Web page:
|Sandra Bullock & George Clooney on Red Carpet - Venice Film Festival|
Seriously. I have not been on a roller coaster ride like that for years. Visually, the film is mind-blowing. See it in 3D, or even better, in IMAX, and you will be in outer space. There are a couple of scenes when the dialogue is a little too on-the-nose, but that's a minor quibble. From Variety:
As scripted by [Alfonso] Cuaron and his son Jonas, this tale of one woman’s grim expedition into the unknown is a nerve-shredding suspenser, a daring study in extreme isolation, and one of the most sophisticated and enveloping visions of space travel yet realized onscreen. It falls among that increasingly rare breed of popular entertainments capable of prompting genuine “How did they do that?” reactions from even the most jaded viewers, even as its central premise is so simple and immediately gripping that one might just as readily ask, “Why didn’t anyone do it sooner?”
|Heyman, Bullock, A. Cuaron, Clooney, J. Cuaron Photo: La Biennale|
During the press conference, Alfonso and Jonas Cuaron spoke about the script. Jonas had written it years ago; then the financial crisis hit, and the film fell apart. He wanted to place two characters in a hostile environment in order to overcome adversities. And there is no better metaphor for adversity than floating, untethered, through space. What defines us is the after-effect that adversity has on us. How do we handle adversity? He wanted a stripped-down narrative and to rely on the development of the characters so that it would not only be a movie that grabbed you on the edge of your seat for 90 minutes, but at the same time juggle with something bigger.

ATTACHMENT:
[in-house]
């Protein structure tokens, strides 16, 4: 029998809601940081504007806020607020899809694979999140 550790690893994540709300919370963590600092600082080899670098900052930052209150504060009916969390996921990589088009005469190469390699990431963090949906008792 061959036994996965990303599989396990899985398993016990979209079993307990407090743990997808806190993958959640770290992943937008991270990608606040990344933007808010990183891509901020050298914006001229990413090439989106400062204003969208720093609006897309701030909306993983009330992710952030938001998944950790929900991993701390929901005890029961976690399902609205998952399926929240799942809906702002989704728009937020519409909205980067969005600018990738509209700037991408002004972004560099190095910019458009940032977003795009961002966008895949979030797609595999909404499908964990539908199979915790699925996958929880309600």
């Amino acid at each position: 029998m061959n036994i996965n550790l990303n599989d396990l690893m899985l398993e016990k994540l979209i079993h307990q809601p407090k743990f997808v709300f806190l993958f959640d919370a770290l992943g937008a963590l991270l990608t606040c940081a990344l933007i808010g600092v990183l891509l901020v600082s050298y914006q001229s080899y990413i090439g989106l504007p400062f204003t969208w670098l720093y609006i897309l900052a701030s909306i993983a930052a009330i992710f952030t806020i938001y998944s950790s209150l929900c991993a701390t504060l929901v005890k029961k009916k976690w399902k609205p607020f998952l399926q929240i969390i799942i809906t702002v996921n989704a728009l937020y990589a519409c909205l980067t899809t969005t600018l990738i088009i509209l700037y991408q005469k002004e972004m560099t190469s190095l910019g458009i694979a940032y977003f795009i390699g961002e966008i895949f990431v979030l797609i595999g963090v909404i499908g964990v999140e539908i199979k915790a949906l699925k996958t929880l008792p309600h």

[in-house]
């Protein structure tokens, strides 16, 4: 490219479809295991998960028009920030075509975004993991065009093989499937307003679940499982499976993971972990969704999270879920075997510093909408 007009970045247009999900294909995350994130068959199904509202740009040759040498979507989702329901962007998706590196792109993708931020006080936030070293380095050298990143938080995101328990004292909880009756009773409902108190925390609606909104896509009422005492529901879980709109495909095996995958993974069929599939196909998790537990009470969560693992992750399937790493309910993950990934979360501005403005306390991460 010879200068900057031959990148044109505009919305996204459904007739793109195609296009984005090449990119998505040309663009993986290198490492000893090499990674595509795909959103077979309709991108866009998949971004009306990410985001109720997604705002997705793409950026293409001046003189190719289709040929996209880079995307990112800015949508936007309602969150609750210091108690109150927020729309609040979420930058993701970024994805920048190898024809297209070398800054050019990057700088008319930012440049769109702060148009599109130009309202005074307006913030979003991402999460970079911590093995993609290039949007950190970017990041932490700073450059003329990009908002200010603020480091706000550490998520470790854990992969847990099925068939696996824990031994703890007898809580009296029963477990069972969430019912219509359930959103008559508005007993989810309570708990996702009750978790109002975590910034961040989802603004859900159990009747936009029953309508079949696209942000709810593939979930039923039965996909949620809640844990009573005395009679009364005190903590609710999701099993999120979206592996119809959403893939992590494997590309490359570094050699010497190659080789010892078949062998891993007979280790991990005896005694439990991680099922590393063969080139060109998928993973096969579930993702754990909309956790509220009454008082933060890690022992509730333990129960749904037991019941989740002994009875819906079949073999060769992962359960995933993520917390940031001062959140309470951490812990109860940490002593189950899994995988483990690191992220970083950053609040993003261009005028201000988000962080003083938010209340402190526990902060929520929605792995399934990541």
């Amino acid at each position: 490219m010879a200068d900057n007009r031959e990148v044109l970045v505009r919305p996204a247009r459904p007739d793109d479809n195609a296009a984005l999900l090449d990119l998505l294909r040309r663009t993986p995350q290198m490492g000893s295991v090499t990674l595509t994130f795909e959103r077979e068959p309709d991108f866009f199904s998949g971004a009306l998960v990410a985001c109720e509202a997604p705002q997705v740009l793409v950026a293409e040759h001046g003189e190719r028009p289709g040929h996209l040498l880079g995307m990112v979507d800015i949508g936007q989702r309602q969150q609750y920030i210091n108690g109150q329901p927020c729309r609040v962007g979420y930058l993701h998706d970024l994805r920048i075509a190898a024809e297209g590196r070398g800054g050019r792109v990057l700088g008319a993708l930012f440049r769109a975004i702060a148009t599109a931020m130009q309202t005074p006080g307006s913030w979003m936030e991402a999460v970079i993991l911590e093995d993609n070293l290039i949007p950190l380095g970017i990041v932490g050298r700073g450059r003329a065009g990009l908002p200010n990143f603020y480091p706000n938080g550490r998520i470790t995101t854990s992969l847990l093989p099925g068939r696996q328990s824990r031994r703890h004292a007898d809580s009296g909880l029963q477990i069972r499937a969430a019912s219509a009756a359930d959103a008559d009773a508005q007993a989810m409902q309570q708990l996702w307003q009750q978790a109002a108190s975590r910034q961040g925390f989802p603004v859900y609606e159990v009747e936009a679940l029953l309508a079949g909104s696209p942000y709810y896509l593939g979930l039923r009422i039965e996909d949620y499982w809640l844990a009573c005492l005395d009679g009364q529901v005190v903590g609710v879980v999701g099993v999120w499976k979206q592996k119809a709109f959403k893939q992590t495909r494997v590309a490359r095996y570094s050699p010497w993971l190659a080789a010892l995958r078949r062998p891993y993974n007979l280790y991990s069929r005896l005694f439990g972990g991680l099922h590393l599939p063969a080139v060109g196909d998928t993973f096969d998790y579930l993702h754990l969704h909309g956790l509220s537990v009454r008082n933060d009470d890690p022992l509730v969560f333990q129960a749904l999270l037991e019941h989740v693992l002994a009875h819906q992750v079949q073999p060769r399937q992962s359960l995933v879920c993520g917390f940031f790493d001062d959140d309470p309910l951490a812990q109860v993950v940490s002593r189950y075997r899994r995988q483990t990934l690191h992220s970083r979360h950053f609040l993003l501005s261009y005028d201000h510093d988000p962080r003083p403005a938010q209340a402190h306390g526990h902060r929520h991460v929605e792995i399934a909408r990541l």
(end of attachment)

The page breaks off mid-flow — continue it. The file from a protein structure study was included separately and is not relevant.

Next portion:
The Kessler syndrome, proposed by the NASA scientist Donald J. Kessler in 1978, is a scenario in which the density of objects in low Earth orbit (LEO) is high enough that collisions between objects could cause a cascade – each collision generating space debris which increases the likelihood of further collisions. One implication is that the distribution of debris in orbit could render space exploration, and even the use of satellites, infeasible for many generations.
In other words, there is so much stuff floating around up there -- satellites, telescopes, space stations and whatnot -- that if something goes wrong with one object, the whole thing could go down.
Bullock and Clooney both looked great, especially super-toned Bullock, who is 49-years-old (and is a Leo, born one day before and a few years after me:). They were asked if they did special training.
CLOONEY: Sandy had a trainer. I drank my way through.
|Photo: La Biennale|
When I heard the words "wire systems," I knew I needed a lot of training. I wanted my character to look a certain way... not "androgynous," but to remove the feminine, maternal aspects. I wanted my body to be a machine. It was a lot of training, but it was worth it. I'm not great at anything, but I'm good at lots of little things, and this role allowed me to use those things. I was a dancer, and a gymnast, and my parents were opera singers. The soundtrack helped me get the emotions.
Someone said they wanted to ask Clooney two questions: